Once upon a time, a young and handsome king ruled over a land of mountainous splendor near the southern tip of Africa. He liked to get married, and as the years passed he took 13 wives, each of them a great beauty.
His countrymen wanted His Majesty to be happy, but some also thought so many spouses were an extravagance for a poor, tiny nation. After all, the king, Mswati III, often provided these wives a retinue, a palace and a new BMW.
A great event was soon forthcoming – today, in fact. To prepare for the day – the 40-40 Celebration, so-named to honor the king's 40th birthday and the nation's 40th year of independence – a new 15,000-seat stadium was built and a fleet of BMWs was ordered for the comfort of visiting dignitaries.
Once again, some people wondered how the kingdom, Swaziland, could afford the expense. Some 1,500 of them marched in protest through the capital after news reports said that several of the queens and their entourages had gone on an overseas shopping trip aboard a chartered plane.
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Indeed, as the big day neared, other protests drew thousands more into the streets of the country's two biggest cities. “The king spends our money and is not answerable to anyone!” complained Mario Masuku, the head of an outlawed political party.
The rowdiest of the demonstrators flung rocks, looted goods from sidewalk vendors and even set off a few small explosions. Others made impromptu placards with torn-up cardboard. “Down with 40-40!” read one, while another demanded, “Democracy now!”
The angriest of them went so far as to insist the nation had little to celebrate. Poverty has entrapped two-thirds of the people, leaving hundreds of thousands of them malnourished. The country has one of the worst rates of HIV infection in the world. Life expectancy has fallen from 60 years in 1997 to barely half that now. Nearly a third of all children have lost a parent.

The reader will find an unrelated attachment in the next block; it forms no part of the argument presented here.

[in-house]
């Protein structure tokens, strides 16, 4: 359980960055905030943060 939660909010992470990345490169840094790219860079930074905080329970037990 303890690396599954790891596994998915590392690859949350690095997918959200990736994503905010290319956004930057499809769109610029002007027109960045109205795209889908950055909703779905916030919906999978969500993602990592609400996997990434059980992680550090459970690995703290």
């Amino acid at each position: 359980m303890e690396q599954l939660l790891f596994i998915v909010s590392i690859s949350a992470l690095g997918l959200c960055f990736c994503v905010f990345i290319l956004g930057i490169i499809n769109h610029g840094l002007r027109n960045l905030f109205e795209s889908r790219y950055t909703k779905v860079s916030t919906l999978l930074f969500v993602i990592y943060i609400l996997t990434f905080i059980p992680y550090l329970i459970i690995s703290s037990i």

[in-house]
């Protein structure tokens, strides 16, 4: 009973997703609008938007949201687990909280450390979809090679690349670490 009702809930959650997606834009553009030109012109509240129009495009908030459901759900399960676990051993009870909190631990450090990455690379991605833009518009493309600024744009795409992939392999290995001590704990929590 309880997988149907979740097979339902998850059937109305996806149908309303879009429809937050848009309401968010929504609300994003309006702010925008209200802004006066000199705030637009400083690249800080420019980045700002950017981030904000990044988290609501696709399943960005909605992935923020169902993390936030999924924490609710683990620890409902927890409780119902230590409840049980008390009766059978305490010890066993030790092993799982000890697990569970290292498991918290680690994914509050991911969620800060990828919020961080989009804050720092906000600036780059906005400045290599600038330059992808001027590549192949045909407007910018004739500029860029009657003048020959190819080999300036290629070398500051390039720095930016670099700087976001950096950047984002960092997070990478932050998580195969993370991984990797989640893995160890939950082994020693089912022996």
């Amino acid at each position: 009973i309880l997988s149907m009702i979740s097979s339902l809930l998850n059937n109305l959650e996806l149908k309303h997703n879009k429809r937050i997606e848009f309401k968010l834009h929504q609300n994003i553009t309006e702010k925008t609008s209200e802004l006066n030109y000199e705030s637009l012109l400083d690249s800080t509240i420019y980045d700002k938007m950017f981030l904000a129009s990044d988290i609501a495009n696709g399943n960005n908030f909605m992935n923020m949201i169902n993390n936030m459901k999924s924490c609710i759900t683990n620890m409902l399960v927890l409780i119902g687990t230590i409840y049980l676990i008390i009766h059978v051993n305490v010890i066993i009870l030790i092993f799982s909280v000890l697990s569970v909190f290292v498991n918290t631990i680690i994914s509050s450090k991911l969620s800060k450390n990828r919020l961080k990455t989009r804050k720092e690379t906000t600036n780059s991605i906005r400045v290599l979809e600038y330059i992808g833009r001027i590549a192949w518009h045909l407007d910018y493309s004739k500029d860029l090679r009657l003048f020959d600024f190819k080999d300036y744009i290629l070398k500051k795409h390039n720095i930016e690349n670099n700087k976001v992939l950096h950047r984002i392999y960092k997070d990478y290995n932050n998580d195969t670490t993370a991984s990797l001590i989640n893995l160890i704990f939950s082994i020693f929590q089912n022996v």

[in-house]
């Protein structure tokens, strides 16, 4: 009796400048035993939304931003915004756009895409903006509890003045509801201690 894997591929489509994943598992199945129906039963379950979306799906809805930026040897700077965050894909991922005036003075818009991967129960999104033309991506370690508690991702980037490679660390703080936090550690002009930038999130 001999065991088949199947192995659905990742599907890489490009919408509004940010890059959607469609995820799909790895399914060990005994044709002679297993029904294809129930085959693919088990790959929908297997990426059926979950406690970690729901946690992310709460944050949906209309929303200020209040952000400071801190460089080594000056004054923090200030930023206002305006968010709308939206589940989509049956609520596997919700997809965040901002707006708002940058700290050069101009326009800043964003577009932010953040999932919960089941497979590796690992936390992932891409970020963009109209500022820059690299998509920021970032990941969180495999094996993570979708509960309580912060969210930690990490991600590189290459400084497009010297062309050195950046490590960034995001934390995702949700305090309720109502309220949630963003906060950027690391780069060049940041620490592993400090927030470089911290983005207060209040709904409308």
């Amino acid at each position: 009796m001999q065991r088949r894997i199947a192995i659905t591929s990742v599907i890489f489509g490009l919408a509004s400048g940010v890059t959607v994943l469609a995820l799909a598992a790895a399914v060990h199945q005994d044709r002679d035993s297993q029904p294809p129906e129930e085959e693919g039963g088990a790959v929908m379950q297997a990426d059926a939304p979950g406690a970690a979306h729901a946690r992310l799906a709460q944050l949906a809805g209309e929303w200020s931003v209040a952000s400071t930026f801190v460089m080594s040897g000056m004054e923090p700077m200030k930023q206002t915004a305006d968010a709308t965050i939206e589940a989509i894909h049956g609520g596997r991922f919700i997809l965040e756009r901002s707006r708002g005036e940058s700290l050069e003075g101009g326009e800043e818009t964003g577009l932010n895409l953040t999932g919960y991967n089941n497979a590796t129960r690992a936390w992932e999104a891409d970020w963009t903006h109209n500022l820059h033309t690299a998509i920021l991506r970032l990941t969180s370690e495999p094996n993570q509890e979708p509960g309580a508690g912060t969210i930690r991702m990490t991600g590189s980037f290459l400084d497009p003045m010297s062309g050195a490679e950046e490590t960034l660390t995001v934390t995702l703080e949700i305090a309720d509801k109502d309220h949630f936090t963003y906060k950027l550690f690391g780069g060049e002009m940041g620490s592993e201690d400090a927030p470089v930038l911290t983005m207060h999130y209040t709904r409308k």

“How can the king live in luxury while his people suffer?” asked Siphiwe Hlophe, a human rights activist. “How much money does he need?”
That question was as confounding as it was impertinent. In the government's latest budget, about $30 million was set aside for “royal emoluments.”
But surely the king's income exceeds that, people said. The royal family also controls a corporate business empire “in trust for the nation,” investing in sugar cane, commercial property and a newspaper. Forbes.com recently listed Mswati as the world's 15th wealthiest monarch, estimating his fortune at $200 million.
But is this not the way of the world? The king, after all, is the king. The poor, after all, are the poor. Percy Simelane, the government's spokesman, was quoted by Agence France-Presse last week as saying: “Poverty has been with us for many years. We cannot then sit by the roadside and weep just because the country is faced with poverty. We have made great strides as a country that gives us pleasure in celebrating 40 years of independence and the king's birthday.”
Indeed, most of Swaziland's 1.1 million people love their monarch. Mswati's father, Sobhuza II, was especially revered. He was more frugal than his son, transporting the royal family in buses, not BMWs.
Mswati succeeded his father in 1986, and in 2005, after much give and take, signed a new constitution. But it was a peculiar document, guaranteeing individual liberties with one hand and preserving the absolute monarchy with the other.
Under this arrangement, it was hard for an outsider to tell where the monarchy ended and the government began. But most Swazis see things entirely otherwise. As a local saying goes, “A king is a mouth that does not lie.” The government is bad, people tend to conclude, but the king is good. “Others in authority abuse their power, not the king,” explained Ncoyi Mkhonta, the acting chief of the village Mahlangatsha.
Corruption is bleeding the treasury, but His Majesty's exalted status has complicated the work of law enforcement. The finance minister has publicly estimated that $5 million – and maybe as much as $8 million – is siphoned each month.
The latest corruption-fighting commission is headed by H.M. Mtegha, a retired judge from Malawi. He is not optimistic: “If we go after someone high up and he says the king told me to do this, what can I do? To be satisfied, I'd have to ask the king himself, and this cannot be done. The king is immune.”